If you returned from your summer break this year feeling more burned out than sunburned, you’re not alone. Over the past few months, the media has
abounded with articles and features on the perils of workplace burnout, exacerbated by the pandemic1,2 (assuming we still have jobs to go to, that is – but that’s another story).
The chaos of the ‘pingdemic’, the mercurial directives regarding travel, PCR tests and vaccine passports and the long-term health, social, financial and economic impact of multiple lockdowns have all created a perfect storm of exhaustion, instability and uncertainty on a massive scale. The pandemic has highlighted various inequalities in our society, some of which have been explored within the pages of this journal by our contributors and you, our readers, and I continue to welcome your perspectives and experiences of coaching as we adjust to living with COVID-19 and embracing our ‘new normal’.
In the context of the coronavirus, when confronted with the ephemerality and fragility of life, it can be tempting to demonise work as the thing that causes stress, exhaustion and burnout – as the ‘necessary evil’ we must attend to in order to pay the bills, keep a roof over our heads and food in our bellies. We may be tempted to collude with our clients, coachees and supervisees in this – after all, who wants to think about work while recovering from illness or grieving the loss of a loved one?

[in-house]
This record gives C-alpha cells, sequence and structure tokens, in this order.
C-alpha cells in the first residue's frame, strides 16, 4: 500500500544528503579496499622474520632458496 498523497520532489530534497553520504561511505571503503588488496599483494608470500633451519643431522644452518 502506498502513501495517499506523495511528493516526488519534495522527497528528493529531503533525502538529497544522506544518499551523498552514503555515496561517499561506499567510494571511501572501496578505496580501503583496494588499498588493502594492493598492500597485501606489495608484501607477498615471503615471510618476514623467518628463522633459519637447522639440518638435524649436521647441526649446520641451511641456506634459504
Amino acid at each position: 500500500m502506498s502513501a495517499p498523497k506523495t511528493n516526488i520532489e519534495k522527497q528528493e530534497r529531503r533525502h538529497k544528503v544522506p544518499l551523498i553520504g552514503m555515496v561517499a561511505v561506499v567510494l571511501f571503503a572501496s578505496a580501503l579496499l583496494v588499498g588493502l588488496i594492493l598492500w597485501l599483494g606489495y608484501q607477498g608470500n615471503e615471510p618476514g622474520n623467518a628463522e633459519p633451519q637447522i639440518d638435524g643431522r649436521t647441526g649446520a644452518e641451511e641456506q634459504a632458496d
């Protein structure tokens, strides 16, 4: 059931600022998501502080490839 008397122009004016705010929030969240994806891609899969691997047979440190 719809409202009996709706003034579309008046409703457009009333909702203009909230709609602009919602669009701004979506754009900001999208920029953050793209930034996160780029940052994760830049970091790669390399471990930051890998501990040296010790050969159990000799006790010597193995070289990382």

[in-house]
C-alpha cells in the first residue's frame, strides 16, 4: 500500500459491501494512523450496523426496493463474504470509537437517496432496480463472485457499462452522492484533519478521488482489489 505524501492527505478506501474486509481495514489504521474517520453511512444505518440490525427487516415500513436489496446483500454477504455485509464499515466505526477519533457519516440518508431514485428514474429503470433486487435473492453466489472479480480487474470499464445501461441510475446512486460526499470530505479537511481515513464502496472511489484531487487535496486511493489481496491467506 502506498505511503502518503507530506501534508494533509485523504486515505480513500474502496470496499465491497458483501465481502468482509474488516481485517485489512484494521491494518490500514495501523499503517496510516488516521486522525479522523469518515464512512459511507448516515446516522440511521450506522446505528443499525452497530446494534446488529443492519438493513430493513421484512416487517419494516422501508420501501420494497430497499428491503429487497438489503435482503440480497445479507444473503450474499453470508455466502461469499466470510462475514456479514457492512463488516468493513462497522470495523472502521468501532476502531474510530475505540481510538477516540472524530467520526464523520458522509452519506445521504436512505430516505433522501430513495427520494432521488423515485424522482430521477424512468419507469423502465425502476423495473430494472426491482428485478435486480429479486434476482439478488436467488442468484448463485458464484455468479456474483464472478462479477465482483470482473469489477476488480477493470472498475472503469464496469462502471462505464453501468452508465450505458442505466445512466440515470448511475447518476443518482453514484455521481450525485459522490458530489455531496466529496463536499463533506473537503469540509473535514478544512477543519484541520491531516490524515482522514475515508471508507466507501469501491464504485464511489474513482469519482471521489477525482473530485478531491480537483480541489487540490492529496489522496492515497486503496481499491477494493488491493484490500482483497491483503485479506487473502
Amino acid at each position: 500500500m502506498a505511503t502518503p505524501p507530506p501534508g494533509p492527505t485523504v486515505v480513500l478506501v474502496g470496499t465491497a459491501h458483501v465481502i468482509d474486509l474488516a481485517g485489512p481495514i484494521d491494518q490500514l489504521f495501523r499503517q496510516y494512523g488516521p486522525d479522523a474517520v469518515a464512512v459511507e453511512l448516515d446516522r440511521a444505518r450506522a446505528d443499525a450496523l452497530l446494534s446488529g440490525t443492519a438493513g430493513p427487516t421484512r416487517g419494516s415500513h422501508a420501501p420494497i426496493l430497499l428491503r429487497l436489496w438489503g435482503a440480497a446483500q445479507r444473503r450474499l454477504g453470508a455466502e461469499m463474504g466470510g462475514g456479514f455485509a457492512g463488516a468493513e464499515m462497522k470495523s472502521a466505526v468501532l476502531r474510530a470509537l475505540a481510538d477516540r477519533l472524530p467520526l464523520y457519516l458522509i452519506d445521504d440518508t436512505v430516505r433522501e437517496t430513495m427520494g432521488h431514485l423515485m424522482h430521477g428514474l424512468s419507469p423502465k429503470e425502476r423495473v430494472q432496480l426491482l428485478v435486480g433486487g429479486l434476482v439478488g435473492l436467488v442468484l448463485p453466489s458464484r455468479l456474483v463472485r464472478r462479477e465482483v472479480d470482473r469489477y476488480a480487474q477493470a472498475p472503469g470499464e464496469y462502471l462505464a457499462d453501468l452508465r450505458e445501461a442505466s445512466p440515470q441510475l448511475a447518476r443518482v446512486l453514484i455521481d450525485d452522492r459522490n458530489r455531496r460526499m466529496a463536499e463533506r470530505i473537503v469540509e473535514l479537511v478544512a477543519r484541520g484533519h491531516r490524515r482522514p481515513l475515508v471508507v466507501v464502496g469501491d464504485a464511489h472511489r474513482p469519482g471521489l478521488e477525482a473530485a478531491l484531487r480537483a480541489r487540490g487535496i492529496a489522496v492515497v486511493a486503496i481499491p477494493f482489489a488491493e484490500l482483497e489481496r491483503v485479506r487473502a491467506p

But is there a different way of looking at this, I wonder? Is it possible to reframe work, not as something to be endured, but as the very thing that brings joy, purpose and meaning into our lives? And how can we help our clients to reframe their own attitude to work, regardless of their circumstances, without ‘glamourising’ overwork and viewing burnout as a badge of honour? Our key feature raises some interesting questions, and both I and the authors would love to hear your thoughts on this.
The development of the Scope of Practice and Education (SCoPEd) framework has been a hot topic of conversation lately, particularly among members of BACP Coaching, as therapeutic coaching practitioners question its impact and relevance to them and their work. I’m delighted therefore that Third Sector Lead in BACP’s Policy team, Jeremy Bacon, has taken the time to respond to the key areas of concern for BACP members who coach, and your views on this, as ever, are welcome.
"Is it possible to reframe work, not as something to be endured, but as the very thing that brings joy, purpose and meaning into our lives?"
Finally, we return to business this autumn with a new and expanded BACP Coaching Executive, and I look forward to introducing members of the team to you in this journal over the following issues.
Stay safe and well, until next time…
Diane Parker firstname.lastname@example.org